community newsletter from  the  Comprehensive Children's Injury Center at Cincinnati Children's Hospital Medical Center
WINTER 2016-2017
Timely Topics
Fireplace Safety
One of the greatest winter pastimes is curling up next to a fire with family and friends on a cold evening. Spending that time playing with games and toys together is one that parents and children alike cherish. While fireplaces can certainly make the home more cozy and comfortable - whether it is a wood-burning, gas, or electric fireplace - there are certainly potential dangers that come with using them. 

Following the safety tips below can help to ensure that you and your family stay safe, while still enjoying the warmth and sounds from the fire.
  • If possible, keep a window cracked while the fire is burning.
  • Be certain the damper or flue is open before starting a fire. 
    • Keeping the damper or flue open until the fire is out will draw smoke out of the house.
    • The damper can be checked by looking up into the chimney with a flashlight or mirror.
    • Do not close the damper until the embers have completely stopped burning.
  • Use dry, well-aged wood - this will burn more evenly and with less smoke.
  • Make sure the area around the fireplace is clear of anything that may possibly catch on fire (e.g. furniture, curtains, newspapers, books, etc.).
  • Never leave a fire in the fireplace unattended. 
    • Make sure it is completely out before going to bed or leaving the house.
    • If you leave the room while the fire is burning or the fireplace is still hot, take your small child with you.
  • Keep your child at a distance from the fireplace to minimize the chance of burns from the hot glass front of some fireplaces.
    • Safety screens can also be installed to reduce the risk of burns.
  • Finally, put all fireplace tools and accessories out of a child's reach. Be sure to store lighters and matches up and away as well.
For more great tips, visit the American Academy of Pediatrics website on fireplace safety.

Fire Preparedness and Escape Plans

One of the most terrifying things that can happen is watching your home go up in flames. However, it doesn't have to be as frightening if you and your family have a plan and are prepared for such an event.

Take some time with your children and sit down to talk about fire safety. Draw a floor plan of the home and show the different ways to get out of the house in the event of a fire. Put together an escape plan and practice it as a family, so that each family member knows the way to go in case of a fire. In addition, come up with a place close to the home where all family members should meet once they get out of the house - this will help to see if anyone is missing.

Should a fire start, call 9-1-1 right away to alert the emergency response team. If it's a small fire, try to contain the fire with a fire extinguisher until responders arrive, while children and other family members follow the escape plan. If there is not an extinguisher available, or if the fire has spread to a large area, everyone should follow the escape plan and get out of the home until emergency responders arrive and put out  the fire.

For many more great tips, check out the American Academy of Pediatrics website on fire safety.
Space Heaters and Fire Prevention

During the winter months, space heaters and other electrical appliances can be helpful to keep certain rooms of the home warm. While these items are helpful, there is certainly a risk of fire when they are in use.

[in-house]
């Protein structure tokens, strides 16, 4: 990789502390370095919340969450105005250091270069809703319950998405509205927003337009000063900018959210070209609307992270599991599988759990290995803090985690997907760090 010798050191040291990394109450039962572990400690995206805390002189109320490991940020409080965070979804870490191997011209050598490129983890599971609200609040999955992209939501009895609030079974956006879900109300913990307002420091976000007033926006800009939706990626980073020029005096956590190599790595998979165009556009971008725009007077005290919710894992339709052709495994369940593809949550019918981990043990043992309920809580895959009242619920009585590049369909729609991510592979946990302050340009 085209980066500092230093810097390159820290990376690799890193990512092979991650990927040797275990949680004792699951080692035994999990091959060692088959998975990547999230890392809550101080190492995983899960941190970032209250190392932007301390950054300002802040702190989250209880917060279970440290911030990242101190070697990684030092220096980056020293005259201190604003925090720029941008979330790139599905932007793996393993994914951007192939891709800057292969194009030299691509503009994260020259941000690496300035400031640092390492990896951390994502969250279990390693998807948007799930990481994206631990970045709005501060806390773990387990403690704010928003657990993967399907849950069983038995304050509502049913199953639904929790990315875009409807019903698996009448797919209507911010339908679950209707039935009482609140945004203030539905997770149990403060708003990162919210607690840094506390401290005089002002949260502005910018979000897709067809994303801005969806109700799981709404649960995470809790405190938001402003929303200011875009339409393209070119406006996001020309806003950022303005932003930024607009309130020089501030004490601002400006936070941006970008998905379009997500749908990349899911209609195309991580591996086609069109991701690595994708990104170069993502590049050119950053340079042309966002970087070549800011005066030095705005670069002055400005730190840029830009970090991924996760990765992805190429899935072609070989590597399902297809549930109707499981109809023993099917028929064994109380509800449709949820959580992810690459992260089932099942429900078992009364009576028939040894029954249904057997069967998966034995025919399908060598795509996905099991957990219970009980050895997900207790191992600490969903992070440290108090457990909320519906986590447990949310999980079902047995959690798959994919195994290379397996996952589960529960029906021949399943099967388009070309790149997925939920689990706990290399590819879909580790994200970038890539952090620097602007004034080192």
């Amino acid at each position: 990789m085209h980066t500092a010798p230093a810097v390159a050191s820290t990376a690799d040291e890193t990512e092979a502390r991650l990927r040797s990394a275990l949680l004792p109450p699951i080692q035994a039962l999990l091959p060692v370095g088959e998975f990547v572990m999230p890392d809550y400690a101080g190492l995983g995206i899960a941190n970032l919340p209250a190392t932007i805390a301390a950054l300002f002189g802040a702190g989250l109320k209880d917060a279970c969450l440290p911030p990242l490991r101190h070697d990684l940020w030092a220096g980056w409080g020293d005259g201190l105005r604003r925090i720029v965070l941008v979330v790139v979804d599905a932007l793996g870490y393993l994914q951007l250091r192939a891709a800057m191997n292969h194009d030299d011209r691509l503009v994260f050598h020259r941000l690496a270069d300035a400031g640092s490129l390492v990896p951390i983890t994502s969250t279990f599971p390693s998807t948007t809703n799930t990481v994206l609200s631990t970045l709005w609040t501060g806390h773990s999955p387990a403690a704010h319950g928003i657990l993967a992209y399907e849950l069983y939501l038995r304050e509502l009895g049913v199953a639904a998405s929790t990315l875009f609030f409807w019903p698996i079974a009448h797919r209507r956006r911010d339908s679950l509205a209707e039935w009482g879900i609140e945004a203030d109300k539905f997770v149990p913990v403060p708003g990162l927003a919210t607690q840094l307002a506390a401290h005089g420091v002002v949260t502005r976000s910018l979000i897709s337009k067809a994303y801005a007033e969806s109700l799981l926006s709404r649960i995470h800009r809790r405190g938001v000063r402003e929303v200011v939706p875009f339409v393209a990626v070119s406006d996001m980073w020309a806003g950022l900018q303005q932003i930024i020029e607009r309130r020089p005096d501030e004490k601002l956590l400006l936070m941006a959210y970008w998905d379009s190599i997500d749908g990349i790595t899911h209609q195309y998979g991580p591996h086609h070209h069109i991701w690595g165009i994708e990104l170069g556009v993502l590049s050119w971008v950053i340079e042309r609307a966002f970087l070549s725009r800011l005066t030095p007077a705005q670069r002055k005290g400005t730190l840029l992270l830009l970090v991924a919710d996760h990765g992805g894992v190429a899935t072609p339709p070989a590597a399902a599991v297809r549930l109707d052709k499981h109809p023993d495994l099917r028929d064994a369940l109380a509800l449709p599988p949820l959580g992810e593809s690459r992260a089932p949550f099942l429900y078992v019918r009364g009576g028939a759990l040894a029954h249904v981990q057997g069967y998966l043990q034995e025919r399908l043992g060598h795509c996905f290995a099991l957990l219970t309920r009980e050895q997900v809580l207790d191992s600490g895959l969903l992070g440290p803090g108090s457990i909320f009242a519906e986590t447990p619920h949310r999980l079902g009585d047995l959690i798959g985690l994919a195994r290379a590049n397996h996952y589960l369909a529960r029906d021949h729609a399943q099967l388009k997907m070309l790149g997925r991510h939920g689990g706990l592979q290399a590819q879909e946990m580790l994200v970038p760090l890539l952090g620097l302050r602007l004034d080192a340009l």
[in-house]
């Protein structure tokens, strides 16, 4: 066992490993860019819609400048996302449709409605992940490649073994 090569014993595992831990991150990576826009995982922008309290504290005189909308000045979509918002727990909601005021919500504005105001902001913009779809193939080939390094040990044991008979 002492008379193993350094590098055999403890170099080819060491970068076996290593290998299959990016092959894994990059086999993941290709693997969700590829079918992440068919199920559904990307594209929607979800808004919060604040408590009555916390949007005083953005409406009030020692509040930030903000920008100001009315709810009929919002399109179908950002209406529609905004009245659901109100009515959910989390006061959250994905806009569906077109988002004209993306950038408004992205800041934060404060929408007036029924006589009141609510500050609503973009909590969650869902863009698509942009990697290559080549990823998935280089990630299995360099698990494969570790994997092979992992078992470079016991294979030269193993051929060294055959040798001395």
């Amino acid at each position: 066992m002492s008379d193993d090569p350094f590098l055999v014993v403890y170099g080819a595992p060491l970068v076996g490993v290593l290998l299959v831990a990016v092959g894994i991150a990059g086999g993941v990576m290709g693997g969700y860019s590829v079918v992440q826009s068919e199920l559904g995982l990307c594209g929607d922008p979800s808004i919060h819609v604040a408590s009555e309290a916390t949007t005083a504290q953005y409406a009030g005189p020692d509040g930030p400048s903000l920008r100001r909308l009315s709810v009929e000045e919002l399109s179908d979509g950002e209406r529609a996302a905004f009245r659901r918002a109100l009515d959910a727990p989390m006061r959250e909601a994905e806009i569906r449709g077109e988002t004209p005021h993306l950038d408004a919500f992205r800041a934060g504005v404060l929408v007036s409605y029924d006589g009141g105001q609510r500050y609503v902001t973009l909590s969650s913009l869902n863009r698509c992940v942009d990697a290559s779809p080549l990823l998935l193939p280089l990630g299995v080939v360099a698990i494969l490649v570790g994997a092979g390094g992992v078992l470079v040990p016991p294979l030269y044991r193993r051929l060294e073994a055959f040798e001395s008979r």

If you do choose to use a space heater, or any other electrical appliance, check the cord regularly for any wear or loose connections, as this could lead to a possible fire. If the cord begins to fray or wires begin to show, get rid of the item immediately to reduce the possibility of a fire.

Whether you are using a furnace, fireplace, or space heater, there's always the potential for a fire. It can start in the blink of an eye, but if caught early, emergency responders can be on the scene in seconds, and the fire can be put out with minor damage. 

One of the best ways to catch a fire early is to have smoke detectors in good working order installed outside every bedroom, or anywhere someone sleeps, as well as near the furnace area of the home. It is also beneficial to have a smoke detector on each floor of your home, or at each end of a mobile home.  Furthermore, be sure to test each smoke detector once a month to ensure it is still working properly.

Read more great tips on smoke detectors and what do in a fire from the American Academy of Pediatrics.

Partner Spotlight
Working Together to Build a Safer Cincinnati
Cradle Cincinnati Connections is a Healthy Start Program designed to enhance and support existing Maternal Child Health social support programs, in addition to acting as a direct service to families and children. 

In the last few months, the CCIC and Cradle Cincinnati Connections have joined efforts to provide families and children with safe sleep education and equipment, as well as a home safety bundle of equipment to help keep little ones safe in each room of the home. Due to our mutual goals of keeping kids in Cincinnati safe, it was only fitting to collaborate and partner with one another to help reach more and more families in the area. We are excited and privileged to have such a passionate team of individuals to partner with on high priority work in the community. So far through this new partnership, we have reached 30 families with more referred and visited each week!

Currently, Cradle Cincinnati Connections is focusing on pregnant women and families with children under the age of 2 years and who are residents of zip code 45204 (Lower Price Hill), 45205 (East Price Hill), 45214 (South Fairmont and the West End), or 45225 (North Fairmount and Camp Washington).